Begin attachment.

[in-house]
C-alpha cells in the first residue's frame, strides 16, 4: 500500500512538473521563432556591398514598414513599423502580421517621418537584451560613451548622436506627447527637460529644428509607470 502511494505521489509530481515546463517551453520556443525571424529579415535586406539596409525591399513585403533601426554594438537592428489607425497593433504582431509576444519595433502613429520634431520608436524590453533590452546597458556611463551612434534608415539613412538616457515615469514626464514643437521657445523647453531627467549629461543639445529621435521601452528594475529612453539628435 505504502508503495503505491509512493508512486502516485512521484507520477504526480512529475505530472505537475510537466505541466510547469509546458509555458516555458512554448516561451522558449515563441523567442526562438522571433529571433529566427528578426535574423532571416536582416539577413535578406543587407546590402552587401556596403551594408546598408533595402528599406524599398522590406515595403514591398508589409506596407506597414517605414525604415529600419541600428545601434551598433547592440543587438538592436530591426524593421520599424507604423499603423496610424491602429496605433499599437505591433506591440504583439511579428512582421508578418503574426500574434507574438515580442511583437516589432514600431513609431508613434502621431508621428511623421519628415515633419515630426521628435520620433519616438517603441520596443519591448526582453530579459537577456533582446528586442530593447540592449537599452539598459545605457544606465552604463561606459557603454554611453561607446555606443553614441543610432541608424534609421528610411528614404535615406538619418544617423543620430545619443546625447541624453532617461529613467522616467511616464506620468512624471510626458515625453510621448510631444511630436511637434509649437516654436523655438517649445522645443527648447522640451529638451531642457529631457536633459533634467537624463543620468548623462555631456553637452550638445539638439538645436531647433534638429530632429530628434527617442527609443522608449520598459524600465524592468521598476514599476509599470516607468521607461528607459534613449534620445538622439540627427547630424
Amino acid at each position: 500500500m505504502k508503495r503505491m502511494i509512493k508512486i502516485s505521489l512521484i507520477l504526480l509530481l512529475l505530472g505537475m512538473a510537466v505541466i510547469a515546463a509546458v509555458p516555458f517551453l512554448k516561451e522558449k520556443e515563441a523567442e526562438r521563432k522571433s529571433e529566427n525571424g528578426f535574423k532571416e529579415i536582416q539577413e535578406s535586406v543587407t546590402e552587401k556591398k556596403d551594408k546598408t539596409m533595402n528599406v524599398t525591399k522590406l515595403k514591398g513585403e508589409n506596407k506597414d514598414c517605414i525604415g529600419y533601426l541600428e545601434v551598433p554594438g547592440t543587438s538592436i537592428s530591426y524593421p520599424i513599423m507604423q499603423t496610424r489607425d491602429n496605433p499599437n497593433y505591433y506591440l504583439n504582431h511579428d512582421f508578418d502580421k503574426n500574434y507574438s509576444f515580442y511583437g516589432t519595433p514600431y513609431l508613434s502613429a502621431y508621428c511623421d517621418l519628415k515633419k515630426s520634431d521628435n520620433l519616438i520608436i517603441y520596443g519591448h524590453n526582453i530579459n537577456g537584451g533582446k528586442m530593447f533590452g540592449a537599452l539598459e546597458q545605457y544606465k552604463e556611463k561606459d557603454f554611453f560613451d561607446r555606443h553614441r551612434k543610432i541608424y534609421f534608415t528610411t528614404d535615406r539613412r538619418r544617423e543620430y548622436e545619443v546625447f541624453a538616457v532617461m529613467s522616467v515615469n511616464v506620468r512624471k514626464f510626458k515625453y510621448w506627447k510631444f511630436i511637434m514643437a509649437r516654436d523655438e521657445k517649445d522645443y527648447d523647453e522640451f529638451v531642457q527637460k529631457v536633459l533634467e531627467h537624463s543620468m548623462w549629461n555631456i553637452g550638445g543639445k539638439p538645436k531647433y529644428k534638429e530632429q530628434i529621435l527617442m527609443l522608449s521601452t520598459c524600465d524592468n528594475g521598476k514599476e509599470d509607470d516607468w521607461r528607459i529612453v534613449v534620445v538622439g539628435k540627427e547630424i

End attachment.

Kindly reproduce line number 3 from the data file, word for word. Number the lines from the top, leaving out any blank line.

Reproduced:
Amino acid at each position: 500500500m505504502k508503495r503505491m502511494i509512493k508512486i502516485s505521489l512521484i507520477l504526480l509530481l512529475l505530472g505537475m512538473a510537466v505541466i510547469a515546463a509546458v509555458p516555458f517551453l512554448k516561451e522558449k520556443e515563441a523567442e526562438r521563432k522571433s529571433e529566427n525571424g528578426f535574423k532571416e529579415i536582416q539577413e535578406s535586406v543587407t546590402e552587401k556591398k556596403d551594408k546598408t539596409m533595402n528599406v524599398t525591399k522590406l515595403k514591398g513585403e508589409n506596407k506597414d514598414c517605414i525604415g529600419y533601426l541600428e545601434v551598433p554594438g547592440t543587438s538592436i537592428s530591426y524593421p520599424i513599423m507604423q499603423t496610424r489607425d491602429n496605433p499599437n497593433y505591433y506591440l504583439n504582431h511579428d512582421f508578418d502580421k503574426n500574434y507574438s509576444f515580442y511583437g516589432t519595433p514600431y513609431l508613434s502613429a502621431y508621428c511623421d517621418l519628415k515633419k515630426s520634431d521628435n520620433l519616438i520608436i517603441y520596443g519591448h524590453n526582453i530579459n537577456g537584451g533582446k528586442m530593447f533590452g540592449a537599452l539598459e546597458q545605457y544606465k552604463e556611463k561606459d557603454f554611453f560613451d561607446r555606443h553614441r551612434k543610432i541608424y534609421f534608415t528610411t528614404d535615406r539613412r538619418r544617423e543620430y548622436e545619443v546625447f541624453a538616457v532617461m529613467s522616467v515615469n511616464v506620468r512624471k514626464f510626458k515625453y510621448w506627447k510631444f511630436i511637434m514643437a509649437r516654436d523655438e521657445k517649445d522645443y527648447d523647453e522640451f529638451v531642457q527637460k529631457v536633459l533634467e531627467h537624463s543620468m548623462w549629461n555631456i553637452g550638445g543639445k539638439p538645436k531647433y529644428k534638429e530632429q530628434i529621435l527617442m527609443l522608449s521601452t520598459c524600465d524592468n528594475g521598476k514599476e509599470d509607470d516607468w521607461r528607459i529612453v534613449v534620445v538622439g539628435k540627427e547630424i